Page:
13:00 – 14:00
14:00 – 14:45
Threats to electric mobility and how to establish trust
Prof. Christoph Krauß,
Darmstadt University of Applied Sciences, Germany
In this talk, I present security and privacy threats to electric mobility, as well as possible security solutions to establish trust. First, I present the current state of the art. This includes the actuators involved, communication relationships, and protocols used. Then, I discuss possible threats and shortcomings in terms of security and privacy. Finally, I present some trusted computing-based solutions to protect against selected threats.
14:45 – 15:30
Prof. Simone Fischer-Hübner,
Computer Science Department at Karlstad University, Sweden
15:30 – 16:00
16:00 – 16:45
Is Differential Privacy what you want to protect privacy in ML?
Prof. Florian Kerschbaum,
David R. Cheriton School of Computer Science and Executive director of the Waterloo Cybersecurity and Privacy Institute, University of Waterloo, Canada
In this talk we will look at notions of privacy in machine learning, namely differential privacy and empirical privacy based on attack evaluation. We will see how those two notions compare identifying edge cases. I will show that differential privacy does not necessarily protect against privacy attacks, such as membership inference attacks. I will also show that if one wants to protect against membership inference attacks, differential privacy would not necessarily be the method of choice. This leaves the open question whether differential privacy is what you want to protect privacy in machine learning.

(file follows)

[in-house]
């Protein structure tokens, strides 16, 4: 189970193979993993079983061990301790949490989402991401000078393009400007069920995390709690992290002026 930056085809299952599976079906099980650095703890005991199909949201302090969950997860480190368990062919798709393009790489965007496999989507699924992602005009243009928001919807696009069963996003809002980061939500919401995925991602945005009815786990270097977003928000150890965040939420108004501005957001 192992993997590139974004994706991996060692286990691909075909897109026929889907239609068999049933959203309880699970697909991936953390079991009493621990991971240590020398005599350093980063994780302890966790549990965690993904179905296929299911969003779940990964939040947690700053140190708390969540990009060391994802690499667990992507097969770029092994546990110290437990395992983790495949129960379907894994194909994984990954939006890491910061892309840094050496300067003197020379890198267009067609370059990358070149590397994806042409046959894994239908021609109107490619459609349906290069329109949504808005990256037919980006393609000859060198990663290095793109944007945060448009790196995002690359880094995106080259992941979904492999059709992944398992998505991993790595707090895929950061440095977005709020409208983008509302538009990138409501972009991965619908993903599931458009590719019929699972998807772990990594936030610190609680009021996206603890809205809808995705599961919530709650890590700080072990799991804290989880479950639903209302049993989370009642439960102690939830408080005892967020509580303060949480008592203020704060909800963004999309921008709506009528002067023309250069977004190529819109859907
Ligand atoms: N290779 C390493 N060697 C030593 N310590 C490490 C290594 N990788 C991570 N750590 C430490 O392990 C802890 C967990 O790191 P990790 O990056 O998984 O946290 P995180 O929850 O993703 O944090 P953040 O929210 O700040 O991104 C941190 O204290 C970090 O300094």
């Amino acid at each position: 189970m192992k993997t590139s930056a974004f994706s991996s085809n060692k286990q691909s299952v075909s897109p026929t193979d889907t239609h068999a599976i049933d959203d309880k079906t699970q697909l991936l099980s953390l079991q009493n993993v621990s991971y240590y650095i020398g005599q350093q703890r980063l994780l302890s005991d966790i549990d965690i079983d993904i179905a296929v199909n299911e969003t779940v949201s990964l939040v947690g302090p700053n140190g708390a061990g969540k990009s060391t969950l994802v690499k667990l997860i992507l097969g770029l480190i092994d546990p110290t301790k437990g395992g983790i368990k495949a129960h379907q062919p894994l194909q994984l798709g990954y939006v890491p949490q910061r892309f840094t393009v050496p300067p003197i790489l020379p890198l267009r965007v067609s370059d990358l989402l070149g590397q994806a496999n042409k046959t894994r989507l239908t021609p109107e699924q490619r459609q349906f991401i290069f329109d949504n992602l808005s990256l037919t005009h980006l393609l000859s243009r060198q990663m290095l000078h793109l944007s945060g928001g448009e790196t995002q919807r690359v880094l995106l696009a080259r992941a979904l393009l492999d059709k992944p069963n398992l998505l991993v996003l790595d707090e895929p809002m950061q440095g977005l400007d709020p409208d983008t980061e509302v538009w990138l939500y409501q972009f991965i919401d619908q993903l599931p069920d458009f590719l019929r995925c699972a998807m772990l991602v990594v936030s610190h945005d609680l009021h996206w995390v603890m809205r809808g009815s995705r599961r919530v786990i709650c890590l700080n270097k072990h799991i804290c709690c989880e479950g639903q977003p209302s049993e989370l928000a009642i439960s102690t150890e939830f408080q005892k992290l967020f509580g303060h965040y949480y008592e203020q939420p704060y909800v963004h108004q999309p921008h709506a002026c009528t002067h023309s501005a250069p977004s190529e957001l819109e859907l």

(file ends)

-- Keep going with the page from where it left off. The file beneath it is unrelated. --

16:45 – 17:30
Secure Code Execution on Untrusted Remote Devices
Prof. Gene Tsudik,
Distinguished Professor of Computer Science at the University of California, Irvine (UCI), USA
Our society is increasingly reliant upon a wide range of Cyber-Physical Systems (CPS), Internet-of-Things (IoT), embedded, and so-called “smart”, devices. They often perform safety-critical functions in numerous settings, e.g., home, office, medical, automotive and industrial. Some devices are small, cheap and specialized sensors and/or actuators. They tend to have meager resources, run simple software, sometimes upon “bare metal”. If such devices are left unprotected, consequences of forged sensor readings or ignored actuation commands can be catastrophic, particularly, in safety-critical settings. This prompts the following three questions: (1) How to trust data produced by a simple remote embedded device? (2) How to ascertain that this data was produced via execution of expected software? And, (3) Is it possible to attain (1) and (2) under the assumption that all software on the remote device might be modified or compromised?
In this talk, we answer these questions by describing APEX: (Verified) Architecture for Proofs of Execution, the first of its kind result for low-end embedded systems. This work has a range of applications, especially, to authenticated sensing and trustworthy actuation, APEX incurs low overhead, making it affordable even for lowest-end embedded devices; it is also publicly available.
17:30 – 18:00
Prof. Ahmad-Reza Sadeghi, TU Darmstadt